As more functions are integrated into one IC, the power drawn by a single IC can easily exceed the capability of a single input power source. Redesigning the frontend power supply to increase the supply’s capability will take time and money. Another solution is to use several available power sources to obtain the required output power, drawing some percentage of the total power from each source. The LTC1929 PolyPhase® regulator provides a simple solution to this problem.
The LTC1929 is a PolyPhase dual, current mode controller. It is capable of driving two synchronous buck channels 180 degrees out of phase to reduce output switching ripple current and voltage. One buck stage receives its input power from the 12V input and the other receives its power from the 5V input. In this 2-phase design, as the inductor current in the 5V circuit increases, the inductor current in the 12V circuit decreases. This results in a smaller net ripple current flowing into the output capacitor. Since there are two intervals in one switching period where ripple cancellation takes place, the output ripple voltage of the 2-phase design is much smaller than that of a single-phase design, and fewer output capacitors can be used. Current mode operation provides inherent current sharing.
A Typical Application
The currents available from a PCI connector are limited to 2A for the 5V supply and 1A for the 12V supply. In the example shown here, the load can be as high as 6A or 16.8W at 2.8V. Neither the 5V nor the 12V source is capable of providing this power. Hence, it is desirable to design a power supply that can draw currents from both power sources, and whose maximum input currents from each source will not exceed the corresponding maximum limit. This design shows how to easily accomplish this using the LTC1929 PolyPhase controller. With only one IC, two dual FETs in SO-8 packages and two small inductors, a high efficiency, low noise power supply can be obtained.
Figure 1 shows the schematic diagram of the complete power supply. Since each buck circuit only supplies about 3.5A maximum, dual MOSFETs such as the Fairchild FDS6990A can be used. The switching frequency is about 300kHz per-channel for an effective output ripple frequency of 600kHz. The inductors in both stages are 7μH. The design uses Sumida CEE125-7R0 inductors, but any inductor with a similar inductance value and 4A or greater current rating should do the job. The current sense resistor is 0.007Ω for each channel.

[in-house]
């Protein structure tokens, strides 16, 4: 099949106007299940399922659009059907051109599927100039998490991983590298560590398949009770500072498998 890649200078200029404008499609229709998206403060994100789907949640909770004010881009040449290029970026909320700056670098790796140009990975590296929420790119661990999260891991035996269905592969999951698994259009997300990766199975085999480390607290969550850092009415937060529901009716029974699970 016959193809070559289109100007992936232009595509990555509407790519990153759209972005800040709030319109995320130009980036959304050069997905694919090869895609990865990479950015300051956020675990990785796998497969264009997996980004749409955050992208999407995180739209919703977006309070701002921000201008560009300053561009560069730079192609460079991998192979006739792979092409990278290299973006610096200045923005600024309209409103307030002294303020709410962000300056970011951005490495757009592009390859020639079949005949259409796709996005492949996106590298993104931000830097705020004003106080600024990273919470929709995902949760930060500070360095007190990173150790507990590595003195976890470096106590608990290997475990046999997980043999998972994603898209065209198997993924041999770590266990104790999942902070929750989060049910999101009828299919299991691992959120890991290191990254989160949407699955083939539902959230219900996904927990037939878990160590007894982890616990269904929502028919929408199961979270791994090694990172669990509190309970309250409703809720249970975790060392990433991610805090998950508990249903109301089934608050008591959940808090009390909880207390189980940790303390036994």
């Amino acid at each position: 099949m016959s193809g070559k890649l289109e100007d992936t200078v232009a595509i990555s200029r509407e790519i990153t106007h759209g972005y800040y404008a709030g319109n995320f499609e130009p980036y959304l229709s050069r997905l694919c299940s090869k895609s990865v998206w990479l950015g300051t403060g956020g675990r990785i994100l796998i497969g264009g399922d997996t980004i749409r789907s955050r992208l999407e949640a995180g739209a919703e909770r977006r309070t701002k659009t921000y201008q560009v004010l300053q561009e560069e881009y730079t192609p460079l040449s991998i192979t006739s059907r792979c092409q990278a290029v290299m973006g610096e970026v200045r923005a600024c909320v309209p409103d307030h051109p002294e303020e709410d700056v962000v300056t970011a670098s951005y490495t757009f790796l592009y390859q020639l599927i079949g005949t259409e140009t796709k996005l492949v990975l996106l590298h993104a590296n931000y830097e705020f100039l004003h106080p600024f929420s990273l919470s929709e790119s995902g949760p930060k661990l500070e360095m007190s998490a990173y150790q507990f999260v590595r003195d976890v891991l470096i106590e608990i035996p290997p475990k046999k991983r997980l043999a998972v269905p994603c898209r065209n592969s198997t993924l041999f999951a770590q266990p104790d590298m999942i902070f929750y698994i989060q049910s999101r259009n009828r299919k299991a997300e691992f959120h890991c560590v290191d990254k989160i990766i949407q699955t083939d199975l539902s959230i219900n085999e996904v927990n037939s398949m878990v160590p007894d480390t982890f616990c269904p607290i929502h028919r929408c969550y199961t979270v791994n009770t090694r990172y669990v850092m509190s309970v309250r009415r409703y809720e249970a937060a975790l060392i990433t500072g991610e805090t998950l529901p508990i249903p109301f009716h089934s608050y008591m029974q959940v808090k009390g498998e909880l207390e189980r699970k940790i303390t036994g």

Figure 2 shows the overall efficiency vs load currents. For most of the load range, the efficiency is above 90%. Figure 3 shows the distribution of the two input currents as the load current varies. The maximum input currents for the 5V and 12V sources are 1.66A and 0.84A, respectively, which are well below the PCI connector’s current limits. Figure 4 shows the waveforms of the inductor ripple currents and output ripple voltages. Note the ripple cancellation phenomenon. The peak-to-peak switching ripple voltage at the output terminal is only 50mVP-P with one 1500μF/6.3V aluminum electrolytic capacitor. If two buck circuits are synchronized in phase, the ripple voltage will be 70mVP-P, almost a 50% increase.
The PolyPhase technique reduces the output ripple voltage without increasing the switching frequency. High efficiency can be obtained for low output voltage applications. The LTC1929 PolyPhase controller provides a small, low cost solution for multi-input applications. If more than two inputs are needed, use the LTC1629 rather than the LTC1929. Multiple LTC1629s can be configured for 3-, 4-, 6- or even 12-phase operation.